I have the privilege of speaking with industry professionals from various market spaces and disciplines. Some of these individuals are more familiar with Agile than others. Occasionally, I’ll encounter one who applies Agile in a way that ostensibly makes sense. However, after chewing on the requirements and corresponding user stories a bit, it becomes clear one or more user stories (and the subsequent work to maintain them) is unnecessary.
I’m speaking of user stories that describe the same functionality while targeting different user personas. My most recent encounter with this scenario occurred when a client requested that three additional super-user roles be added to an LDAP group containing similar, pre-existing roles. Although these roles would have different ways of interacting with certain tasks, they would access the system the same way as other roles.
As a courtesy, the client created a user story in Confluence that outlined their request. I kindly thanked our client for the contribution and combined the new requirement with the original user story. As you might imagine, this prompted some questions.
“Aren’t we supposed to document new requirements?”
“Shouldn’t user stories be used to track the evolution of requirements over time?”
The answer to both of these questions is “Yes and no.” Naturally, new requirements should be documented; however, not at the cost of cluttering the project wiki space. Similarly, tracking the evolution of requirements over time is a worthwhile (if not exhausting) practice. This is not necessarily what user stories are for, though.
LET ME EXPLAIN . . .
Mike Cohn recently wrote an article titled “Don't Have Separate Stories When Two User Roles Do the Same Thing.” In this article, Mr. Cohn outlined a virtually identical situation to that referenced above. The bottom line is this: don’t have separate user stories when two [or more] user roles do the same thing.
The following user stories from the project I’m on illustrate the point quite nicely.
As a team member, I should be able to access [insert application name here] so that I can complete tasks assigned to me.
As a super user role, I should be able to access [insert application name here] so that I can complete tasks assigned to me.
Since these user stories don’t describe different pieces of functionality, they can be combined to form a single story. Such a story might read as follows.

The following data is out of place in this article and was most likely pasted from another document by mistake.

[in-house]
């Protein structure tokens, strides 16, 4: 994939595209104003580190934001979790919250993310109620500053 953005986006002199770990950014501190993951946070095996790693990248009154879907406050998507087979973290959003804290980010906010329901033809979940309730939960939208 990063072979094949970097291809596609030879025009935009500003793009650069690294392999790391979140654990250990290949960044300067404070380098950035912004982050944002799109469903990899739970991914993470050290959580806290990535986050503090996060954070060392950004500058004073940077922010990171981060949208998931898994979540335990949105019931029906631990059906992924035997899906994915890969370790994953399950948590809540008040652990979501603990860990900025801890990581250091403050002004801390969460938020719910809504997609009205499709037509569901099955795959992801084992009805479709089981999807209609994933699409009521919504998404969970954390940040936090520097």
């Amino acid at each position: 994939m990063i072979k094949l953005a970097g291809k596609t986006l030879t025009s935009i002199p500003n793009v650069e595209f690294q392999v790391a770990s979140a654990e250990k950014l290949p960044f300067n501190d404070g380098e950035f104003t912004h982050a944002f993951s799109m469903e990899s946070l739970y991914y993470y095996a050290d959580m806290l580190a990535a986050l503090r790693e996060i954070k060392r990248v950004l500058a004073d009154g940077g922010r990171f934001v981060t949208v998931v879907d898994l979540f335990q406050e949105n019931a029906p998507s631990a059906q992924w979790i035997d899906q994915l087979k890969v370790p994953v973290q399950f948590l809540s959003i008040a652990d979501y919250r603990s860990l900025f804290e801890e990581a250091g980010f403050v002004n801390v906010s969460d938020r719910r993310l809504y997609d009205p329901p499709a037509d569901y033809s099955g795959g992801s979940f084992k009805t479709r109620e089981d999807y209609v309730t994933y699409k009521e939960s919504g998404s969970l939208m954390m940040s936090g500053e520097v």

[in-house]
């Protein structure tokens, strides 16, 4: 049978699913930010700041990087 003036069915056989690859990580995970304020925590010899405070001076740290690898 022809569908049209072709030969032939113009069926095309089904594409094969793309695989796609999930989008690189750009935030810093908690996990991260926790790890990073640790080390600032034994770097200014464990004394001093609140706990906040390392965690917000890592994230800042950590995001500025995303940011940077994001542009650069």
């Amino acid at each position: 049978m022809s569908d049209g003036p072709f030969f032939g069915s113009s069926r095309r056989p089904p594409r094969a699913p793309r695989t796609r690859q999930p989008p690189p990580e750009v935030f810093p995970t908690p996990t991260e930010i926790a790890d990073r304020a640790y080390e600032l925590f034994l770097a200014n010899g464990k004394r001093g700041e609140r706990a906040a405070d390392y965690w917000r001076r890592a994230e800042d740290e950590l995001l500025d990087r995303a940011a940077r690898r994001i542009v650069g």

As a user, I should be able to access [insert application name here] so that I can complete tasks assigned to me.
Although requirements are bound to evolve over time, this doesn’t necessitate the creation of multiple, overlapping user stories. Instead, this is an opportunity to refine the phrasing of a pre-existing user story. Doing so can help keep the wiki space de-cluttered and the backlog under control.
WHAT ABOUT QUESTION 2?
With reference to the second question posed by my colleague, “User Stories as a Chronicle” wasn’t a segment covered at Scrummaster training. Although user stories are bound to evolve as new requirements are discovered, a preponderance of outdated user stories isn’t likely to add much value. At least, this tends to be true in AVIO’s project wiki space where user stories are recorded. However, tracking the change of requirements over time is useful.
In order to cut down on the number of outdated user stories while maintaining a log of changing requirements, AVIO employs a change request log to existing user story pages in Confluence. This table contains a breakdown of a change request and a link to the JIRA ticket created to address that updated requirement. Although this modification to our user story pages in Confluence might not work for everyone, the concept can be applied to virtually any practice.
Fewer user stories in a project wiki space is added value. If not properly tended, user stories could create confusion rather than what they are written to accomplish — define business requirements clearly. When multiple user stories describe the same functionality and that functionality is accessed by multiple users, consolidate the stories to save space and potential headaches.
Riding on the coattails of the above suggestion, when a client insists on using user stories to chronicle changing requirements over time, consider adding a “Change Request Log” to the user story. This compromise seems to work perfectly in that the integrity of the user story itself isn’t diminished while providing the desired transparency requested by the client.
What modifications have you made to your user stories to satisfy client expectations?
How have compromises like those mentioned above helped (or hurt) your view of Agile?